The Lansdowne Bridge Rohri is a railway bridge in present day Pakistan.
A marvel of nineteenth century engineering, the ‘longest “rigid” girder bridge in the world’ at that time, was begun in 1887. TheIndus Valley State Railway had reached Sukkur in 1879 and the steam ferry which transported eight wagons at a time across the Indus was found to be cumbersome and time consuming. Designed by Sir Alexander Meadows Rendel, the girder work weighing a massive 3,300 tons was manufactured in London by the firm of Westwood, Baillie and erected by F.E. Robertson, and Hecquet. The ferry link between Rohri and Sukkur became redundant when Lord Reay Governor of Bombay. Deputizing for Lord Lansdowne, the viceroy, inaugurated the Bridge on March 25, 1889.
As summer comes early to Sukkur and the heavy European – style uniforms of the time would have been uncomfortable, the opening ceremony took place early in the morning. At the ceremony, Lord Reay unlocked a highly ornamental padlock (designed by J.L. Kipling, CIE, Principal of the Mayo School of Art in Lahore and father of Joseph Rudyard, the famous poet and author) which held shut the cumbersome iron gates guarding entry to the bridge. The gathered dignitaries then walked across the bridge and adjourned to breakfast followed by toasts under a shaman (Berridge 1967:128). The bridge provided the railway link between Lahore, in the heart of the granary of British India, and the port of Karachi on the Arabian Sea.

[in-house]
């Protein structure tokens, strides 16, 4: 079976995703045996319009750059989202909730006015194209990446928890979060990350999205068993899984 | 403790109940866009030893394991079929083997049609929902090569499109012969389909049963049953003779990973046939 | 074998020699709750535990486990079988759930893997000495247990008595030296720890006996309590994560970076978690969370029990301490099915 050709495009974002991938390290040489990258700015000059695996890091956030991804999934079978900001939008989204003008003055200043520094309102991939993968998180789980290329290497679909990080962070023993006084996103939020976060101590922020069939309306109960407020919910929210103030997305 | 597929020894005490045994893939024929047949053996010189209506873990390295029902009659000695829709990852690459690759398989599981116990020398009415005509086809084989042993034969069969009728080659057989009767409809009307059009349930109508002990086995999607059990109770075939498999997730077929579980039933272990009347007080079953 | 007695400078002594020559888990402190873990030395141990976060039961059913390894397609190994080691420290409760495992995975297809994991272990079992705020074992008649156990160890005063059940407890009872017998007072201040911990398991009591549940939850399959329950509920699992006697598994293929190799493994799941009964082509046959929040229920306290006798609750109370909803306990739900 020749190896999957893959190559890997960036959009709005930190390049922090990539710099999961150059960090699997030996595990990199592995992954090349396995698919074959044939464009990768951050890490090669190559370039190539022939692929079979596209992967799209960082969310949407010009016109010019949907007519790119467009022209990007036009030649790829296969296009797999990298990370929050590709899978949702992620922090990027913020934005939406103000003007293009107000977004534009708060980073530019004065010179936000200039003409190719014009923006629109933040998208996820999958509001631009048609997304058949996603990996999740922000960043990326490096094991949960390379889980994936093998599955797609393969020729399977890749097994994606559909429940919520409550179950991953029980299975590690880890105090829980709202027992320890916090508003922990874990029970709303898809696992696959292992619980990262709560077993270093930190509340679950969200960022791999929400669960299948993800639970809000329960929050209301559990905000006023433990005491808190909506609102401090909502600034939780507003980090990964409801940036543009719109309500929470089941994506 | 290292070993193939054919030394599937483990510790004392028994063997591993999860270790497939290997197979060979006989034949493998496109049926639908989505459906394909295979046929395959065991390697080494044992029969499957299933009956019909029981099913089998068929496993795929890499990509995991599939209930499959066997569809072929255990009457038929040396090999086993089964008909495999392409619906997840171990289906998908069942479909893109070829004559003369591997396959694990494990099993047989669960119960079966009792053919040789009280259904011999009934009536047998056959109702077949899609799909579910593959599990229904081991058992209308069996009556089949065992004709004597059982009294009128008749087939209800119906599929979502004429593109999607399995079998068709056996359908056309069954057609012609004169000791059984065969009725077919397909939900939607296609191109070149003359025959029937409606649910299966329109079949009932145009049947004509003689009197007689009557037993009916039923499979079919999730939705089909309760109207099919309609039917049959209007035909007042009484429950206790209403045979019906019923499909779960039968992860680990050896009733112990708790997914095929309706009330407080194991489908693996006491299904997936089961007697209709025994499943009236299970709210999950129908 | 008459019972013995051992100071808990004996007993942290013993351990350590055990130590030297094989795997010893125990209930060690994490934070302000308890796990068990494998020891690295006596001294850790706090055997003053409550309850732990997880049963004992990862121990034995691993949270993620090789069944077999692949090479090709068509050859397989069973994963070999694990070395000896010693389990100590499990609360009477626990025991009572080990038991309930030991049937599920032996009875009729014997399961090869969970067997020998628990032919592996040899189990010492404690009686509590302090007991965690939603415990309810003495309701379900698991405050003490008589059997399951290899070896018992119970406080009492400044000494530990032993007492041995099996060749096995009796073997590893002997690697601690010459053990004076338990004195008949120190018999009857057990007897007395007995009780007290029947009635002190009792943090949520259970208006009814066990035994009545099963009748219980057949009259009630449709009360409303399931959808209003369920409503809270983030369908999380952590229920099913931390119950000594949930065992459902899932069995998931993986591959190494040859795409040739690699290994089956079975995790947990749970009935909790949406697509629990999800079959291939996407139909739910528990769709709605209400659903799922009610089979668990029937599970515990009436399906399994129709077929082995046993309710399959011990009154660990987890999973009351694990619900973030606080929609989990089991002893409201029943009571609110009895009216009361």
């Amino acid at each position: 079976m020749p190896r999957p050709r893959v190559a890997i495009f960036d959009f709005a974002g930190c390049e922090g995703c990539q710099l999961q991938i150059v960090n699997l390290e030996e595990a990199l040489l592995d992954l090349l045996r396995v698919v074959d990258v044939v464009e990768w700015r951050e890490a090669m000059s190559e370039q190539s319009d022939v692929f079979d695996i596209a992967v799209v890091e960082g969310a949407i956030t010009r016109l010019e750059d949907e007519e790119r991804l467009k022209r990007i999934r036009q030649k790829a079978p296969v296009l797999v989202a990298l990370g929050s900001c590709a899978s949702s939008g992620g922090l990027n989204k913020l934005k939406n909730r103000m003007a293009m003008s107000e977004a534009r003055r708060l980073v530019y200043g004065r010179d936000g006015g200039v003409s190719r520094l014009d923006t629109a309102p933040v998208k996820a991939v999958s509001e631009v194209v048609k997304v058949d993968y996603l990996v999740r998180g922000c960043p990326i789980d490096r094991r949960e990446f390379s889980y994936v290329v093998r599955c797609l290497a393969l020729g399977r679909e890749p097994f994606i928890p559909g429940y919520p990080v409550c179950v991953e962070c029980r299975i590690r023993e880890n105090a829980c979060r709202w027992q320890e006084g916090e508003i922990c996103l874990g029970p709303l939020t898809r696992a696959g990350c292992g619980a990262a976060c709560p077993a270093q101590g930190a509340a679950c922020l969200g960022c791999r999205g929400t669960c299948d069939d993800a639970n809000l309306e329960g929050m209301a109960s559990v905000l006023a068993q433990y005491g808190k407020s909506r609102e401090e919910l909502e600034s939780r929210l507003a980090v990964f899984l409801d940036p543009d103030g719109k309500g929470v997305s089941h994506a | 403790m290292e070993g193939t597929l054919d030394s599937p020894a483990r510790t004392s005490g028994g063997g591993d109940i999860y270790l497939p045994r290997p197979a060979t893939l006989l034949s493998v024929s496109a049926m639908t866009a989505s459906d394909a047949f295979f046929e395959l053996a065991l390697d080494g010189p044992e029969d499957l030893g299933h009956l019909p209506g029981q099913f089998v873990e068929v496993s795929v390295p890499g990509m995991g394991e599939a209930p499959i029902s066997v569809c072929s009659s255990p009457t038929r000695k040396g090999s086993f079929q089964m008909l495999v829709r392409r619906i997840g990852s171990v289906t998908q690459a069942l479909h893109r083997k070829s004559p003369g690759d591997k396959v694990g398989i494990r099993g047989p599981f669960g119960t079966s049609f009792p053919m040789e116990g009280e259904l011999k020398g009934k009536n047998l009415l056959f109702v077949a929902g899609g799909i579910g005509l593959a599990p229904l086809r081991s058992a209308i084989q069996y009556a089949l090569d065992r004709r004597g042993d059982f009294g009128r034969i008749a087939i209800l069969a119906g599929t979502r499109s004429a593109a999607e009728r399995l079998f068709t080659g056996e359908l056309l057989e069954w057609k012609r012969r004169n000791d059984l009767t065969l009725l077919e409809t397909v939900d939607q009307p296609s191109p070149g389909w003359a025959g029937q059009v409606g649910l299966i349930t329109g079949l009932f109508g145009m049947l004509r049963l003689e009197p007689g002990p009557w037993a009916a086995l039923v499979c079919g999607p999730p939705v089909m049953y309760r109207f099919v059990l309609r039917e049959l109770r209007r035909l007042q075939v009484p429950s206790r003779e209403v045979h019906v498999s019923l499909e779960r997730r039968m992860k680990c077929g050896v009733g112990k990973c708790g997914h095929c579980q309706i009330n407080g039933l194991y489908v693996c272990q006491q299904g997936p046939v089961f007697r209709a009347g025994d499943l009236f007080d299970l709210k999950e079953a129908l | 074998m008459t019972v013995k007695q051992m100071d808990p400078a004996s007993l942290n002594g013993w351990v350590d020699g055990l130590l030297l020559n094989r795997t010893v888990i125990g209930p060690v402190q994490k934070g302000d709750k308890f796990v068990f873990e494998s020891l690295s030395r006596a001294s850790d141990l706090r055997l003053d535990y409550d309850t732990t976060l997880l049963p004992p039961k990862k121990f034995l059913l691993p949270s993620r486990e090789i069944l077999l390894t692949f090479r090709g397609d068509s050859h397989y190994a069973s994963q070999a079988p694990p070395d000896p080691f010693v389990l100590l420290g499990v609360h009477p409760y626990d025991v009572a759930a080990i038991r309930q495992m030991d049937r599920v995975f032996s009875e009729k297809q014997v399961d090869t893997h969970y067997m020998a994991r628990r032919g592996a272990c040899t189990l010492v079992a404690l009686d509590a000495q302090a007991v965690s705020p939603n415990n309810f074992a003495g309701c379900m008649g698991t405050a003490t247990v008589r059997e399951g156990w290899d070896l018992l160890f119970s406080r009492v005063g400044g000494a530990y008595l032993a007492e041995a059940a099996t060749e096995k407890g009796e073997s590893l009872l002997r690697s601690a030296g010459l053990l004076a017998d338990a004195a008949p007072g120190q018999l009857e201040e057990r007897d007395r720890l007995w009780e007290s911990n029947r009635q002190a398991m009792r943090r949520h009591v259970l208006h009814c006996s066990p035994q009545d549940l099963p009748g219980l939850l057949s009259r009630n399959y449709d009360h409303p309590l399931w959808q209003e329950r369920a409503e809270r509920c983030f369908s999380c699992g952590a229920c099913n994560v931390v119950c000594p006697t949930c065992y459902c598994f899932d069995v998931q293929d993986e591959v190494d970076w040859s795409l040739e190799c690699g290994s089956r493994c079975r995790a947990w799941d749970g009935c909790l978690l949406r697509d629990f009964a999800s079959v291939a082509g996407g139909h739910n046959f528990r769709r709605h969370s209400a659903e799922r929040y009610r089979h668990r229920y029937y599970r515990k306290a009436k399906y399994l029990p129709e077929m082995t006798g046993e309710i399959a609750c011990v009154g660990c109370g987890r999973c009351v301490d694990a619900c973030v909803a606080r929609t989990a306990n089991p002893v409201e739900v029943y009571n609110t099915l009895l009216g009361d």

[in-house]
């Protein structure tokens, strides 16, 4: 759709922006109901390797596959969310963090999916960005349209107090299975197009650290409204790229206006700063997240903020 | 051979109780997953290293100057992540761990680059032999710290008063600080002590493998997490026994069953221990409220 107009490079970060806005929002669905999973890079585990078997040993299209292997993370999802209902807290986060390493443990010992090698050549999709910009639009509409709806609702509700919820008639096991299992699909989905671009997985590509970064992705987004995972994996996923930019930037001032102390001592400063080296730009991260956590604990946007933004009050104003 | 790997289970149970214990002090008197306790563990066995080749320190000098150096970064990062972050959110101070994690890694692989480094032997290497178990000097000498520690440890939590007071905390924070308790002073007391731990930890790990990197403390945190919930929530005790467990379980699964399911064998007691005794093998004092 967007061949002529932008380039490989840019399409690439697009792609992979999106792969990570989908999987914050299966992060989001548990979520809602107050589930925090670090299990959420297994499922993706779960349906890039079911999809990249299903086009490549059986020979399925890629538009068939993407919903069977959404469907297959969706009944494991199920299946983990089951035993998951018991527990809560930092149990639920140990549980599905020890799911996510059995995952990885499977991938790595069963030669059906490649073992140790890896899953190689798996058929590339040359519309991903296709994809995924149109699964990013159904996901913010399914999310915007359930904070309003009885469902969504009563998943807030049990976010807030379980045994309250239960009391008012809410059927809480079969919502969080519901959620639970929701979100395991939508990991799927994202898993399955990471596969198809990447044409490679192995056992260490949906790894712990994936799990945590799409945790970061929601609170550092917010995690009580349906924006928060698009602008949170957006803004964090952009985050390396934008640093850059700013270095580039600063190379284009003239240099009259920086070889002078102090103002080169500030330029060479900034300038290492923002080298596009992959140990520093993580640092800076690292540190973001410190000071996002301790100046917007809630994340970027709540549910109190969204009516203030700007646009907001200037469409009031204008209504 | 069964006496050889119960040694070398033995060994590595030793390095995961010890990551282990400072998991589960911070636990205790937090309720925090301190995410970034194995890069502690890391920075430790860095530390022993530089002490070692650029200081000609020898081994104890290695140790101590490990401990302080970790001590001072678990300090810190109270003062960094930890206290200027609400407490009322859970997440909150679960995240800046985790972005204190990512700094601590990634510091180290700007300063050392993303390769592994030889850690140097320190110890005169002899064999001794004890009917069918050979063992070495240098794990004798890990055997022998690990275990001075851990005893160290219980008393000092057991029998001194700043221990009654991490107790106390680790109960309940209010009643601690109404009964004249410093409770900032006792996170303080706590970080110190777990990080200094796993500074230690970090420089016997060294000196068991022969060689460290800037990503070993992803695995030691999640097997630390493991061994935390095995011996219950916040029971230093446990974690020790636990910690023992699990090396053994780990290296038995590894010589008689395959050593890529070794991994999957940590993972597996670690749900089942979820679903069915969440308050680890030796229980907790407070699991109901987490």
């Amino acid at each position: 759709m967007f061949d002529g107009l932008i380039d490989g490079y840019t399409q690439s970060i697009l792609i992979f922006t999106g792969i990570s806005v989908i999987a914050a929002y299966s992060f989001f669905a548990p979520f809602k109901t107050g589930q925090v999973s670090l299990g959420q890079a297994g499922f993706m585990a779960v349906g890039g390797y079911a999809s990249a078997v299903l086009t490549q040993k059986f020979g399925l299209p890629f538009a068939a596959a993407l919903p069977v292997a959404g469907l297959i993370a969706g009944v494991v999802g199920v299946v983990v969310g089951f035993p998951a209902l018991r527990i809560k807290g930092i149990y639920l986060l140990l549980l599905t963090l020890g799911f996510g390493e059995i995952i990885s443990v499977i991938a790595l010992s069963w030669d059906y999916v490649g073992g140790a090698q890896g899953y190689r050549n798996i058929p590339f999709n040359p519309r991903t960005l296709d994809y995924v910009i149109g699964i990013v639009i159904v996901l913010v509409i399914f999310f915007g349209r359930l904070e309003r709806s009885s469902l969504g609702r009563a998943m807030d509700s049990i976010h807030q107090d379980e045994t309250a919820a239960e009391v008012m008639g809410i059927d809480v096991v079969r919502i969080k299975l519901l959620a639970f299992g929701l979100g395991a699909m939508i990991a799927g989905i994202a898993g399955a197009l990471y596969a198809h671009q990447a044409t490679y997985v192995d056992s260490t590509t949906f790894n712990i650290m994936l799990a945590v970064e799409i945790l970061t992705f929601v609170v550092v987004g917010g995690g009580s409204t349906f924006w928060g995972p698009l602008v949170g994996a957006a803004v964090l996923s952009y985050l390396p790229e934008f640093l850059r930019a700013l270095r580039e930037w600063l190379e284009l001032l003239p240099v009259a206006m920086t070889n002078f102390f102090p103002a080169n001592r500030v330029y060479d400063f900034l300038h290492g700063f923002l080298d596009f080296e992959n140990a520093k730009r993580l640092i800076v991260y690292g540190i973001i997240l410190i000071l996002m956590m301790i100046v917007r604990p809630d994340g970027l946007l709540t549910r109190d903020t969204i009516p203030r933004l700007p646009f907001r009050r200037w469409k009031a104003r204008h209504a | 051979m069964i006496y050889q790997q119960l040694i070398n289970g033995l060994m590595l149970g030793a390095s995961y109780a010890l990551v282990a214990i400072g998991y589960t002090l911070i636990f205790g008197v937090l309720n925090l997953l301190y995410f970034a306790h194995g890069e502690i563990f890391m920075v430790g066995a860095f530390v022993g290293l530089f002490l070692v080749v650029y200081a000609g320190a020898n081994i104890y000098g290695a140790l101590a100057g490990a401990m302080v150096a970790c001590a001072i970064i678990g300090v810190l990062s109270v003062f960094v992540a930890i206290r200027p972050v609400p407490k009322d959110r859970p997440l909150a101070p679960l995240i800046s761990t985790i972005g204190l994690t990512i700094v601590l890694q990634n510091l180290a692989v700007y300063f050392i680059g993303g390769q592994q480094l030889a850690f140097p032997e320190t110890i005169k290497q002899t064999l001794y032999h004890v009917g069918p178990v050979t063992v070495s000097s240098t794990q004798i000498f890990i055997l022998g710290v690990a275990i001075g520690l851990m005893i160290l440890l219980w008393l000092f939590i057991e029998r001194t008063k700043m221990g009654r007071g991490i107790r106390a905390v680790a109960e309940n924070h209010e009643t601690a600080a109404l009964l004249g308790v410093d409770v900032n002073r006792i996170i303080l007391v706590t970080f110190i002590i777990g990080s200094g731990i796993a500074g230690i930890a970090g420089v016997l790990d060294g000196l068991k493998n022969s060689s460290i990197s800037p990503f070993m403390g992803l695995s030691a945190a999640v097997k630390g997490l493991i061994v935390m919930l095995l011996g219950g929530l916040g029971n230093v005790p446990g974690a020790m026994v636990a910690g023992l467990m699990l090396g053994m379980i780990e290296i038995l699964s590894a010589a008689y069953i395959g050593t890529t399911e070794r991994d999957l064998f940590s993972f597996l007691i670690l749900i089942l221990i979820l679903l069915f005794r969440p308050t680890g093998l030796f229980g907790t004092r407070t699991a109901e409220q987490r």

When the great steel Ayub arch was constructed (1960–1962), railway traffic was shifted there. About a hundred feet apart, the two bridges seem like one from a distance. The Ayub arch became the world’s third longest railway arch span and the first bridge in the world to have “the Railway desk slung on coiled wire rope suspenders.” Dr. D.D. Steinman of New York, proponent of ‘vocational aesthetics’ designed this graceful bridge which cost about two crore rupees. The foundation stone was laid on December 9, 1960. A tribute to American and British engineers, it was opened by President Muhammad Ayub Khan on May 6, 1962.